The Victorian Age

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The Victorian Age

Queen Victoria, when she was only eighteen, succeeded William IV, her uncle. There was a difficult political and economic situation: slump in industry and ten years of bad crops (the hungry 40s), a period of misery. The working classes still endured very poor conditions, aggravated by crises in industry and agriculture. Workers’ meeting and demonstrations were common and protest often seemed on the verge of revolution, as in the rest of Europe.
The largest organised workers’ movement was that of the Chartists: it was a consequence of the poor conditions. In 1838 they drew up a People’s Charter asking for the extension of the right to vote and to stand for election to the working class, voting for secret ballot, and other democratic reforms. The Chartists Movement failed in 1848 because of political immaturity.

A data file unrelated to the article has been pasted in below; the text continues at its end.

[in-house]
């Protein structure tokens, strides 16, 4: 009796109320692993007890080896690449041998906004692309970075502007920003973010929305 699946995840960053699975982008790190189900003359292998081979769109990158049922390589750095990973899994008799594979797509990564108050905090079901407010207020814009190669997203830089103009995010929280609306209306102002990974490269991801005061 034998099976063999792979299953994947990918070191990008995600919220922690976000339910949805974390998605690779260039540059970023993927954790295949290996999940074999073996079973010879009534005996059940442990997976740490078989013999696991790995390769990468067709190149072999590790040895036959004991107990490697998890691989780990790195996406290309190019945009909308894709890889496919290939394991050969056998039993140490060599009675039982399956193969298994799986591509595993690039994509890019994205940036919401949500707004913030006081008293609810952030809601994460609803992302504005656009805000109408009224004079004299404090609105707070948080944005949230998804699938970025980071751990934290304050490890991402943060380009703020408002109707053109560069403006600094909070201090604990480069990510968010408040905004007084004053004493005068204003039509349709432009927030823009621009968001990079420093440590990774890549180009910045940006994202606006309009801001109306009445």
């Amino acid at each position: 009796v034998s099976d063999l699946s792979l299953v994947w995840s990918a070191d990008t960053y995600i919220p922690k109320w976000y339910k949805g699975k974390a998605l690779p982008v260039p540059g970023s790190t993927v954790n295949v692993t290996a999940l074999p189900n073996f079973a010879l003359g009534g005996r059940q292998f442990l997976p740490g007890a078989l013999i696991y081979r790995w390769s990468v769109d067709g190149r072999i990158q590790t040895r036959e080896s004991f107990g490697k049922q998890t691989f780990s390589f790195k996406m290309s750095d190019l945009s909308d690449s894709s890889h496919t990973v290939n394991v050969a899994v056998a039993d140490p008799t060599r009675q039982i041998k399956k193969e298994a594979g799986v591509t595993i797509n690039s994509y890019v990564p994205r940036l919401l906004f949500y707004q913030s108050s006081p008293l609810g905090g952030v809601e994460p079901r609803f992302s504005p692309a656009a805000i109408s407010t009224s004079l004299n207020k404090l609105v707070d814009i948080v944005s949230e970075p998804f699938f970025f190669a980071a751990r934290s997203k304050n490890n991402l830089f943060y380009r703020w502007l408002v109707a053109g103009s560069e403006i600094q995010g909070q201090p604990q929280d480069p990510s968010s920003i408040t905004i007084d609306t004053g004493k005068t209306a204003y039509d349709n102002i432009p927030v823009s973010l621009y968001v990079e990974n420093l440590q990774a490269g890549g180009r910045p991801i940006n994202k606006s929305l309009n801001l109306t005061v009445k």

During Victoria’s reign two of Britain’s modern parties were born: the Conservatives grew out of the old Tories, and the Liberals out of the Whigs. In 1900 was founded also the Labour Party. Liberals and Conservatives have different political view but they alternated in power: Peel and Disraeli were Conservatives; Palmerston and Gladstone were Liberals. This alternation, fairly regular, was positive. The Liberals were in favour of an extension of the franchise, but it was after Disraeli’s initiative that in 1867 a second Reform Bill was passed: it gave town workers the right to vote. A third Reform Bill (1884) extended the suffrage to all male workers.
In 1846 there was the abrogation/repeal of the Corn Law carried out by the Anti-Corn League: it kept the price o the corn high. So started protectionism to protect British economy from foreign competition:- very high price of bread - lack of food